But Ali had his hypocrisies, or at least inconsistencies. How could he consider himself a “race man” yet mock the skin color, hair and features of other African-Americans, most notably Joe Frazier, his rival and opponent in three classic matches? Ali called him “the gorilla,” and long afterward Frazier continued to express hurt and bitterness.
If there was a supertitle to Ali’s operatic life, it was this: “I don’t have to be who you want me to be; I’m free to be who I want.” He made that statement the morning after he won his first heavyweight title. It informed every aspect of his life, including the way he boxed.
The traditionalist fight crowd was appalled by his style; he kept his hands too low, the critics said, and instead of allowing punches to “slip” past his head by bobbing and weaving, he leaned back from them.
Eventually his approach prevailed. Over 21 years, he won 56 fights and lost five. His Ali Shuffle may have been pure showboating, but the “rope-a-dope” — in which he rested on the ring’s ropes and let an opponent punch himself out — was the stratagem that won the Rumble in the Jungle against George Foreman in 1974, the fight in Zaire (now the Democratic Republic of Congo) in which he regained his title.
His personal life was paradoxical. Ali belonged to a sect that emphasized strong families, a subject on which he lectured, yet he had dalliances as casual as autograph sessions. A brief first marriage to Sonji Roi ended in divorce after she refused to dress and behave as a proper Nation wife. (She died in 2005.) While married to Belinda Boyd, his second wife, Ali traveled openly with Veronica Porche, whom he later married. That marriage, too, ended in divorce.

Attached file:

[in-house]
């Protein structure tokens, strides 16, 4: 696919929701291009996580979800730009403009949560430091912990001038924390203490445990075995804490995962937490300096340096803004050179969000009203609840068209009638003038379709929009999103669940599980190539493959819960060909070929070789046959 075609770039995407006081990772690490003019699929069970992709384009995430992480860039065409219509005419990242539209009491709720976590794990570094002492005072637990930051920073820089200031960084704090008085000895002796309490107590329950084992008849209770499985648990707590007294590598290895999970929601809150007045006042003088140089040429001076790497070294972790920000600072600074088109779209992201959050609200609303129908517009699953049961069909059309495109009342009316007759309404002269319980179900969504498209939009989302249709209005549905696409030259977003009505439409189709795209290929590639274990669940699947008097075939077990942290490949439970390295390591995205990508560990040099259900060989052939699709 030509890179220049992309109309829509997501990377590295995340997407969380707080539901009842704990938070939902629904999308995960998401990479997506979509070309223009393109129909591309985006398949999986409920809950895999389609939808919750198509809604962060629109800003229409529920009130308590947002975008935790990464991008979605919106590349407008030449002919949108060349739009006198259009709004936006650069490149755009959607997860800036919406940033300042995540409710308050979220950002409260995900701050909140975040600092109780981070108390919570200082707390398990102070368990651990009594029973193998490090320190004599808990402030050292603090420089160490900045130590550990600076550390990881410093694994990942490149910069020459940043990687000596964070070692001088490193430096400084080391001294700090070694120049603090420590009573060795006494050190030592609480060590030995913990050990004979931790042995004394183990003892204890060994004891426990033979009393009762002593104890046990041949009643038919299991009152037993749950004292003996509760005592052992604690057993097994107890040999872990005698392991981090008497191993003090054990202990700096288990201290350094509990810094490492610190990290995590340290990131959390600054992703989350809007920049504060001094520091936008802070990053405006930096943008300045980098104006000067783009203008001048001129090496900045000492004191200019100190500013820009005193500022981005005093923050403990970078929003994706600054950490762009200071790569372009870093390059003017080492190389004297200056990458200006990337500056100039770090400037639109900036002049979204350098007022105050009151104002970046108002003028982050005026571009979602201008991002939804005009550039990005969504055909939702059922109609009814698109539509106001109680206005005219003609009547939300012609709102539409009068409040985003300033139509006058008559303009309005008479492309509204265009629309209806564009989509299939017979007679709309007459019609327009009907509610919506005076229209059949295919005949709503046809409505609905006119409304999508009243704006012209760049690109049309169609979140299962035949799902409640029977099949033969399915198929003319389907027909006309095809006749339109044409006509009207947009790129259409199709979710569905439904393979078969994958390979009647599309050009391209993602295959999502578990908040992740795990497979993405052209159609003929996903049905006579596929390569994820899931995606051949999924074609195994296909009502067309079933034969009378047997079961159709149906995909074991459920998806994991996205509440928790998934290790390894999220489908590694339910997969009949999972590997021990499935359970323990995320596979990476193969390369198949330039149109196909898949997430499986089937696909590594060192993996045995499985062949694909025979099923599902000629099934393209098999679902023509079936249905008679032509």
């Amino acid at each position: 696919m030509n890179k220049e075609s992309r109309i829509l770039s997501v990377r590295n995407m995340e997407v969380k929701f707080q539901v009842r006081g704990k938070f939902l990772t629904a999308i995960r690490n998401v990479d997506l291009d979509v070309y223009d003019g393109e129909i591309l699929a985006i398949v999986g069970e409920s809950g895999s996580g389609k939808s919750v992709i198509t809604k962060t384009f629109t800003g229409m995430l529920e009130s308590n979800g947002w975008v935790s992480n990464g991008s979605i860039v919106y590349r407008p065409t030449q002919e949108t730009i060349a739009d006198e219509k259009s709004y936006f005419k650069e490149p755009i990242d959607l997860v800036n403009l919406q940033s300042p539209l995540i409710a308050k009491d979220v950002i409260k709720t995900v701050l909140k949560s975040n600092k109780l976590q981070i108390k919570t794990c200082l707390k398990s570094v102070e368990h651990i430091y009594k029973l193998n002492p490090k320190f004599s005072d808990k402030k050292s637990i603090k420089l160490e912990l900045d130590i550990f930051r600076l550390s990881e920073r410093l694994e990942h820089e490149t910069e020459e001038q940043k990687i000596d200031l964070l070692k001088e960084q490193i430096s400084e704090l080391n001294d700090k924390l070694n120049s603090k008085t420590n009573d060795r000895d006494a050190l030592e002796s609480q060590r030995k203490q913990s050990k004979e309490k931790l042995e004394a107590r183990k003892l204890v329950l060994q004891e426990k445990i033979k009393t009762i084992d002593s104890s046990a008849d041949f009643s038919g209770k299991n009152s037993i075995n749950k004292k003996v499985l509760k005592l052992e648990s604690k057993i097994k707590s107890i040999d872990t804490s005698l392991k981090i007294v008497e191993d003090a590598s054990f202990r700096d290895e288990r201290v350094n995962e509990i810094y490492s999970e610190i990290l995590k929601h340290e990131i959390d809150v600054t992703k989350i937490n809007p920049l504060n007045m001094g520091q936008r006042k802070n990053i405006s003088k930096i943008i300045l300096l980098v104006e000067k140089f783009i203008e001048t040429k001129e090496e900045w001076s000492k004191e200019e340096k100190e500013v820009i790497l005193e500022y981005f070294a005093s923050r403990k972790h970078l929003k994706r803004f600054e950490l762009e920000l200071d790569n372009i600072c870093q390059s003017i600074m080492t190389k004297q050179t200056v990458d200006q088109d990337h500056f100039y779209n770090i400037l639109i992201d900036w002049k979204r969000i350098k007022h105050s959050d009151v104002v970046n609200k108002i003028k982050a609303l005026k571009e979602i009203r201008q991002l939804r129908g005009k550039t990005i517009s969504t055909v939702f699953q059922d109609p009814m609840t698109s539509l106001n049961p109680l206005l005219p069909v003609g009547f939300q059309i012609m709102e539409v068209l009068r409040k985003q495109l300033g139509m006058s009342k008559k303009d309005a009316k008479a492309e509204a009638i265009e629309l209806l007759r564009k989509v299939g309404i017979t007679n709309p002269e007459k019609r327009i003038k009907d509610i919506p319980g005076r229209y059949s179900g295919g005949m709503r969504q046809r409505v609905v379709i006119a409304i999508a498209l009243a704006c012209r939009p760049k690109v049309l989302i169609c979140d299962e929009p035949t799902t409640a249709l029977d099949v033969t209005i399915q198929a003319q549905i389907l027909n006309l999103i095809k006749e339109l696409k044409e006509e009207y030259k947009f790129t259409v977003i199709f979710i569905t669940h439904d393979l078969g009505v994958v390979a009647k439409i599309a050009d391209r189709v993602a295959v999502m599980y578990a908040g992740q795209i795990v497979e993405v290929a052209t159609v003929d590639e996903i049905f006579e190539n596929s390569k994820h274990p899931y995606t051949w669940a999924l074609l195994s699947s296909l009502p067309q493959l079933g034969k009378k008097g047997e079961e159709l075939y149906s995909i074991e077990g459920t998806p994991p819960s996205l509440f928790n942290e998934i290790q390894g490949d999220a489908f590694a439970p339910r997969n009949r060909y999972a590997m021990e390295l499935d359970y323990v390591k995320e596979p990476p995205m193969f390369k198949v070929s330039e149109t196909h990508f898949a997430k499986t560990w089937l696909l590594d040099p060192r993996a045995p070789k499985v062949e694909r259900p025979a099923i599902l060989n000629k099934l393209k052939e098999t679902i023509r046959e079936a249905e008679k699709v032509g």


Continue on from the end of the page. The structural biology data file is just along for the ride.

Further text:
Ali was politically and socially idiosyncratic as well. After the attacks of Sept. 11, 2001, the television interviewer David Frost asked him if he considered Al Qaeda and the Taliban evil. He replied that terrorism was wrong but that he had to “dodge questions like that” because “I have people who love me.” He said he had “businesses around the country” and an image to consider.
As a spokesman for the Muhammad Ali Center, a museum dedicated to “respect, hope and understanding,” which opened in his hometown, Louisville, in 2005, he was known to interrupt a fund-raising meeting with an ethnic joke. In one he said: “If a black man, a Mexican and a Puerto Rican are sitting in the back of a car, who’s driving? Give up? The police.”
But Ali had generated so much good will by then that there was little he could say or do that would change the public’s perception of him.
“We forgive Muhammad Ali his excesses,” an Ali biographer, Dave Kindred, wrote, “because we see in him the child in us, and if he is foolish or cruel, if he is arrogant, if he is outrageously in love with his reflection, we forgive him because we no more can condemn him than condemn a rainbow for dissolving into the dark. Rainbows are born of thunderstorms, and Muhammad Ali is both.”
Ambition at an early age